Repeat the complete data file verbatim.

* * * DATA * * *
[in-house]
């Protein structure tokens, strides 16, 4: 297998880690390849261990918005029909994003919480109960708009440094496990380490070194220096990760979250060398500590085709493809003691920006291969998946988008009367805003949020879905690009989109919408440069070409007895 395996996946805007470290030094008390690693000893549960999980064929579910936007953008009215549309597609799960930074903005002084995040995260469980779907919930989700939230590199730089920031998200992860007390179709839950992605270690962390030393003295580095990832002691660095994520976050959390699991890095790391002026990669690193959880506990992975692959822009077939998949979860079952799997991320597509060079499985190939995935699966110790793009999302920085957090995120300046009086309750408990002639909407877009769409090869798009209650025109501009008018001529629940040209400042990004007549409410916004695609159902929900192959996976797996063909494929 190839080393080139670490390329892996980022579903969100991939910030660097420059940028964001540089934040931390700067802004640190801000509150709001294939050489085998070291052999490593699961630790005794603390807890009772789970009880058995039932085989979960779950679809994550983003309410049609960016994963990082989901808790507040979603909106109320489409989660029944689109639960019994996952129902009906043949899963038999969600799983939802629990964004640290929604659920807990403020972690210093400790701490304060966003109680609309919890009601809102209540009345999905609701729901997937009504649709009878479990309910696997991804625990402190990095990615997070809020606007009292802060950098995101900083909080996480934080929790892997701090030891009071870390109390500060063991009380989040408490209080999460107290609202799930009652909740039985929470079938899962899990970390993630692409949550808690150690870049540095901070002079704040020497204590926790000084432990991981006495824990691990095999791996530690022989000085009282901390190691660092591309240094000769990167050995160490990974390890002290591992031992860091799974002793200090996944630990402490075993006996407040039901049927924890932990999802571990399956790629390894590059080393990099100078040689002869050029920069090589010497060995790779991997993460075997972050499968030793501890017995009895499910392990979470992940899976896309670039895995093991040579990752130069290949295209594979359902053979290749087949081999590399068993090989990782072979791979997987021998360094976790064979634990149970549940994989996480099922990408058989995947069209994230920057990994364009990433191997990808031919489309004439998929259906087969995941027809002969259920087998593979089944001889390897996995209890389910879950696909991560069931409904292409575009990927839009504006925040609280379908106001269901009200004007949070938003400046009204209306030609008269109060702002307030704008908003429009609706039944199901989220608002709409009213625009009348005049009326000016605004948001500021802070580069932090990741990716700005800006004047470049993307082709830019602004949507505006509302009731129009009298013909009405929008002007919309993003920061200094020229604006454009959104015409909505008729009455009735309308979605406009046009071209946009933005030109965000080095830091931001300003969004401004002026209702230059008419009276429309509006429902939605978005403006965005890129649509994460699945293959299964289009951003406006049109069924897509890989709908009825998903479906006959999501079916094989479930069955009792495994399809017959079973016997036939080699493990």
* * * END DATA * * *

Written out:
[in-house]
């Protein structure tokens, strides 16, 4: 297998880690390849261990918005029909994003919480109960708009440094496990380490070194220096990760979250060398500590085709493809003691920006291969998946988008009367805003949020879905690009989109919408440069070409007895 395996996946805007470290030094008390690693000893549960999980064929579910936007953008009215549309597609799960930074903005002084995040995260469980779907919930989700939230590199730089920031998200992860007390179709839950992605270690962390030393003295580095990832002691660095994520976050959390699991890095790391002026990669690193959880506990992975692959822009077939998949979860079952799997991320597509060079499985190939995935699966110790793009999302920085957090995120300046009086309750408990002639909407877009769409090869798009209650025109501009008018001529629940040209400042990004007549409410916004695609159902929900192959996976797996063909494929 190839080393080139670490390329892996980022579903969100991939910030660097420059940028964001540089934040931390700067802004640190801000509150709001294939050489085998070291052999490593699961630790005794603390807890009772789970009880058995039932085989979960779950679809994550983003309410049609960016994963990082989901808790507040979603909106109320489409989660029944689109639960019994996952129902009906043949899963038999969600799983939802629990964004640290929604659920807990403020972690210093400790701490304060966003109680609309919890009601809102209540009345999905609701729901997937009504649709009878479990309910696997991804625990402190990095990615997070809020606007009292802060950098995101900083909080996480934080929790892997701090030891009071870390109390500060063991009380989040408490209080999460107290609202799930009652909740039985929470079938899962899990970390993630692409949550808690150690870049540095901070002079704040020497204590926790000084432990991981006495824990691990095999791996530690022989000085009282901390190691660092591309240094000769990167050995160490990974390890002290591992031992860091799974002793200090996944630990402490075993006996407040039901049927924890932990999802571990399956790629390894590059080393990099100078040689002869050029920069090589010497060995790779991997993460075997972050499968030793501890017995009895499910392990979470992940899976896309670039895995093991040579990752130069290949295209594979359902053979290749087949081999590399068993090989990782072979791979997987021998360094976790064979634990149970549940994989996480099922990408058989995947069209994230920057990994364009990433191997990808031919489309004439998929259906087969995941027809002969259920087998593979089944001889390897996995209890389910879950696909991560069931409904292409575009990927839009504006925040609280379908106001269901009200004007949070938003400046009204209306030609008269109060702002307030704008908003429009609706039944199901989220608002709409009213625009009348005049009326000016605004948001500021802070580069932090990741990716700005800006004047470049993307082709830019602004949507505006509302009731129009009298013909009405929008002007919309993003920061200094020229604006454009959104015409909505008729009455009735309308979605406009046009071209946009933005030109965000080095830091931001300003969004401004002026209702230059008419009276429309509006429902939605978005403006965005890129649509994460699945293959299964289009951003406006049109069924897509890989709908009825998903479906006959999501079916094989479930069955009792495994399809017959079973016997036939080699493990």